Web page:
With the Ebola epidemic dragging on, scientists, including Lucas Valdez from the National University of Mar del Plata in Argentina are now saying that new projection models
show the epidemic ending in May of this year. But the problem with this latest report is that the researchers could only use data gathered from Liberia, the only country out of the three worst-hit that kept good medical information.
But the epidemic is facing serious challenges
, in funding and in the deployment of resources to fight the virus and treat patients. This loggerhead of problems has created a headache for the World Health Organization's Director-General Margaret Chan, MD. She told reporters in late January that "The West African epidemic is a "mega-crisis (that) overwhelmed the capacity of WHO."
Dr. Chan fears that WHO will lose its credibility with the world's nations as a bulwark against infectious disease if reforms are not made now in the structure of the organization. She said this would also include having a large contingency fund in place for emergencies, as well as an increased number of trained people to deploy to nations in an emergency.
Lawrence Gostin, JD, of the O'Neill Institute for National and Global Health Law at Washington's Georgetown University thinks making fundamental changes in WHO's structure could be a pivotal decision, and "if the opportunity for reform is missed," Gostin told MedPage
. "WHO will have lost the confidence of the world for a generation."
Reforms, preparedness, and infrastructure
While it is true that WHO was not prepared for the onslaught of Ebola cases we have seen, there are other factors at play. When the epidemic started in December 2013 in a remote jungle area of Guinea, it was three months before anyone paid any attention, and by that time, Ebola had its grasp on that nation. WHO was under-prepared for the epidemic, and even worse, Guinea was, and is a country with an almost nonexistent health care system, as is Sierra Leone and Liberia.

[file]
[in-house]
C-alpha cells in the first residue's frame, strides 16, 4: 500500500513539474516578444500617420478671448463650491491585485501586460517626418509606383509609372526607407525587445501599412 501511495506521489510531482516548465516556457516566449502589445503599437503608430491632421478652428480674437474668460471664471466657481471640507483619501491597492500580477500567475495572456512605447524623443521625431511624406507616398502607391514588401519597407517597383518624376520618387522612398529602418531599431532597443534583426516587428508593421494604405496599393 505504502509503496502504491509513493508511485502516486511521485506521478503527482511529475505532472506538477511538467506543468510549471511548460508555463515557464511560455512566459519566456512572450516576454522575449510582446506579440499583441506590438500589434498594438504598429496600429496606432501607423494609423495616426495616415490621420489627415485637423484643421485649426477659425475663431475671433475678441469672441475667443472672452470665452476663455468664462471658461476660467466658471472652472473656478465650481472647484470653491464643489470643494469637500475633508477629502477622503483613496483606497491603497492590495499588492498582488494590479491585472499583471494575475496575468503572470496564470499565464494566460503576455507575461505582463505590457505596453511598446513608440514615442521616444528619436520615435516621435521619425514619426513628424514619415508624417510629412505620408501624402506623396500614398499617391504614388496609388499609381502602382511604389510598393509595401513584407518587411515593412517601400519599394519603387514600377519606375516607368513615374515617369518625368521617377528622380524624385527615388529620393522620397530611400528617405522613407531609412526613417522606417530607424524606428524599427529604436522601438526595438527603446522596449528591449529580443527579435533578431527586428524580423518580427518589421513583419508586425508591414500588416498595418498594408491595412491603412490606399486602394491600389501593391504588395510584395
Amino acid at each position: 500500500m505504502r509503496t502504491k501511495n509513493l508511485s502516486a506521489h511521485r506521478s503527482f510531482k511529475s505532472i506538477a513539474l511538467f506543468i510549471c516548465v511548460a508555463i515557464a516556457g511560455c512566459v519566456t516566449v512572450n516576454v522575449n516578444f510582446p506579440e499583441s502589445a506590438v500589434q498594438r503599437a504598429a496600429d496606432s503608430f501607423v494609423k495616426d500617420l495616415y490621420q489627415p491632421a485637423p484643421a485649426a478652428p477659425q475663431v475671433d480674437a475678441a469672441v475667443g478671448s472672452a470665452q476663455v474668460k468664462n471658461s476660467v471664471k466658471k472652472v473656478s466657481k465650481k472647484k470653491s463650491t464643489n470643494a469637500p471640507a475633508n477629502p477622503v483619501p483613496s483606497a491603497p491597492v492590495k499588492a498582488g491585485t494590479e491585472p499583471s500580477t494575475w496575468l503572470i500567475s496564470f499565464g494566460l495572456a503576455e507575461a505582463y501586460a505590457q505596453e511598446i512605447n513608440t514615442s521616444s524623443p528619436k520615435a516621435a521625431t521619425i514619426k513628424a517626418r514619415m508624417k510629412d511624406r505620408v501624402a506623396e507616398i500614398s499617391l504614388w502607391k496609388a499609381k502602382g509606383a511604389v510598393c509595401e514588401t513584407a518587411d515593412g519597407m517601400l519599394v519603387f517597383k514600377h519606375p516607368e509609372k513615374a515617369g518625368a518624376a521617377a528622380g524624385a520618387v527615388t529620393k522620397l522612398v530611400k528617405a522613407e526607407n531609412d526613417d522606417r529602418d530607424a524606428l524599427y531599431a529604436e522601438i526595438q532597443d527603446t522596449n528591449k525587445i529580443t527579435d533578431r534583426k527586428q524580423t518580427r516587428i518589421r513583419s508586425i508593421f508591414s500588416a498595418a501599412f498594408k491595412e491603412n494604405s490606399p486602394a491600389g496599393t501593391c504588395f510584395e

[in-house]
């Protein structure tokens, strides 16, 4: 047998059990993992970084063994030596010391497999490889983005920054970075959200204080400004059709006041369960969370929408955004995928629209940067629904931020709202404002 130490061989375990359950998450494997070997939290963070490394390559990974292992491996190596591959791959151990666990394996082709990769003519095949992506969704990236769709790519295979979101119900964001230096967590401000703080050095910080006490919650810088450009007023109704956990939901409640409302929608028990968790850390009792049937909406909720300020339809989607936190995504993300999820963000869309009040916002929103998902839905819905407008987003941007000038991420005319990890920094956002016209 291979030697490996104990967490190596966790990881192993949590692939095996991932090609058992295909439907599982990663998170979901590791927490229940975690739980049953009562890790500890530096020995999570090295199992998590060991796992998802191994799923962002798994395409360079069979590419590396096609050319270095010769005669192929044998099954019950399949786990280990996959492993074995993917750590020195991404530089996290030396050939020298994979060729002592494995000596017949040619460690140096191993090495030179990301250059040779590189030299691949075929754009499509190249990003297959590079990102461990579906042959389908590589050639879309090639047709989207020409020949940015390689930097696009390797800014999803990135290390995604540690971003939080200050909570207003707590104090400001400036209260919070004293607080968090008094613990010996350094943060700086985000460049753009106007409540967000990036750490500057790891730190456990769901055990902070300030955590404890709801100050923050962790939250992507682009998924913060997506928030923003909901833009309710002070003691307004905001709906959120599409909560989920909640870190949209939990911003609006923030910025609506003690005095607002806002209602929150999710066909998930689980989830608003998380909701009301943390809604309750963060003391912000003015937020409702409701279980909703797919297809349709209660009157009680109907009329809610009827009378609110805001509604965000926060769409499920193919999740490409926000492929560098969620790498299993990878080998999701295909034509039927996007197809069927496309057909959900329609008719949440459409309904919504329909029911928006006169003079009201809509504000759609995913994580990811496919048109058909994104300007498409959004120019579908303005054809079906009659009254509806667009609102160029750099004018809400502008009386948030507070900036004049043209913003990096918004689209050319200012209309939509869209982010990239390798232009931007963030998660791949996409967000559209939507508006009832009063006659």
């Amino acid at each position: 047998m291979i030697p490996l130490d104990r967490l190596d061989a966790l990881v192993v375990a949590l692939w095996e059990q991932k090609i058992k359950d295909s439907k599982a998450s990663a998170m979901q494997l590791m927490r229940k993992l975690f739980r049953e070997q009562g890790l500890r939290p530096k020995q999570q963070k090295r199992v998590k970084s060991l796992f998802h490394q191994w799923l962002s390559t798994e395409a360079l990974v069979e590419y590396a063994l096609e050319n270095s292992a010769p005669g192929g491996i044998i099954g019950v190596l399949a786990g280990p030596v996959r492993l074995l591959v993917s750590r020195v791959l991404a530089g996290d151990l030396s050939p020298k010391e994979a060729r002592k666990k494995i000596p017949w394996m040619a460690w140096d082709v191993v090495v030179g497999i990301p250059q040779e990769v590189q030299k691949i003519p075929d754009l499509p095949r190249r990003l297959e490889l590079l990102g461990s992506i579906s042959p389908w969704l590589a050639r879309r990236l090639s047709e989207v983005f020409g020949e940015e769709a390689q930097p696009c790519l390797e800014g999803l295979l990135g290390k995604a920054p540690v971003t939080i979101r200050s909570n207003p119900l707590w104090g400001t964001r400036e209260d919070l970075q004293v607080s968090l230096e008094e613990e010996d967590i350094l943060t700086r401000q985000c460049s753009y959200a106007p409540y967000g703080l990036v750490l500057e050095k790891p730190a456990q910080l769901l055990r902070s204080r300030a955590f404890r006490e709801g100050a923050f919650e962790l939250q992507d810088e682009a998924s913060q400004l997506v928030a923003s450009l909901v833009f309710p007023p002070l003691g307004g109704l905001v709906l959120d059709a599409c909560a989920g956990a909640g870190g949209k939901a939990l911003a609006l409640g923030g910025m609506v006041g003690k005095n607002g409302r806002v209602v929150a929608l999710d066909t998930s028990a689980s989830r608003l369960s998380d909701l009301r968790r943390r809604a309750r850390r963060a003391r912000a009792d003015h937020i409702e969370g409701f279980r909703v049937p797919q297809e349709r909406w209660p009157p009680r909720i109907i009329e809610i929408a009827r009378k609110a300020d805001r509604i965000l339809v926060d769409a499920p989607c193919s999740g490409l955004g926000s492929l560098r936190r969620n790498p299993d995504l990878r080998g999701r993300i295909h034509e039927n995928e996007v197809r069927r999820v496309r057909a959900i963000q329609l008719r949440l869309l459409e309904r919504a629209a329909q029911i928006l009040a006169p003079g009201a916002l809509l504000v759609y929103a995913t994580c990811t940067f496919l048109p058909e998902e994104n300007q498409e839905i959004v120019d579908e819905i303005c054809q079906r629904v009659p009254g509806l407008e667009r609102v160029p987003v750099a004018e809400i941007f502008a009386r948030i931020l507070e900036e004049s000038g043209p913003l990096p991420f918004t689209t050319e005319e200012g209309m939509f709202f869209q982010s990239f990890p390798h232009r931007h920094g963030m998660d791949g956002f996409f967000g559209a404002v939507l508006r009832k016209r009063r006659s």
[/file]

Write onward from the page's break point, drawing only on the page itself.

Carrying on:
According to Gostin, member nations of WHO are obliged to build up their own infrastructures and those of their less fortunate neighbors. It is an expensive and long-term obligation, and Gostin says the latest reform proposals don't have plans for sustainable funding to meet these obligations. Amesh Adalja, MD, of the Center for Health Security at the University of Pittsburgh Medical Center said in this latest Ebola outbreak, WHO saw itself as a "big brother, handing out technical assistance." But, Adalja said, "you can't give technical assistance when there's no infrastructure to assist."
Funding and misuse of funds has been a serious problem
Karen Grépin, assistant professor of global health policy at New York University released a report on the global monetary response to the Ebola crisis, and it is not pretty. The study, released on Tuesday reported that of the $3.0 billion pledged by countries around the world, only $1.0 billion has been paid out.
reported that Grepin wrote in her report, published in the British Medical Journal,
that "The problem has not been the generosity of donors but that the resources have not been deployed rapidly enough. The international response has been called both too small and too slow, and this may have contributed to the ongoing spread of the disease."
Added to the slowness of international funding getting to where it is needed most is the misuse and misappropriation of funds in Sierra Leone, one of the hardest hit of the West African countries. Sierra Leone's national auditor says authorities have "lost track
" of almost one-third of 84 billion leones ($19.5 million or 16.9 million euros) that had been set aside by the government last May, and again in October.
The audit showed that most of the money was spent on personal protective equipment, medical supplies, consumables and bonus payments to health care workers. There was no paperwork
to support the spending of 14 billion leones ($3.2 million, 2.8 million euros). An additional 11 billion leones from the same account had missing receipts and invoices.
Most of the money in this account, a government emergency health response account, came from taxes and donations from domestic institutions and individuals. It does not include money from UN agencies or international non-governmental organizations. Even worse, earlier this past week, authorities said they were cleaning up a list that contains "thousands of ghost workers" on its Ebola staff.
"Monies that have been set aside for the purpose of combating the Ebola outbreak may have been used for unintended purposes, thereby slowing the government's response to eradicate the virus," said the auditor's report, presented to parliament on Friday. On Friday, Sierra Leone placed hundreds of homes on lock-down
in the capital, Freetown after experiencing a spike in the number of Ebola cases.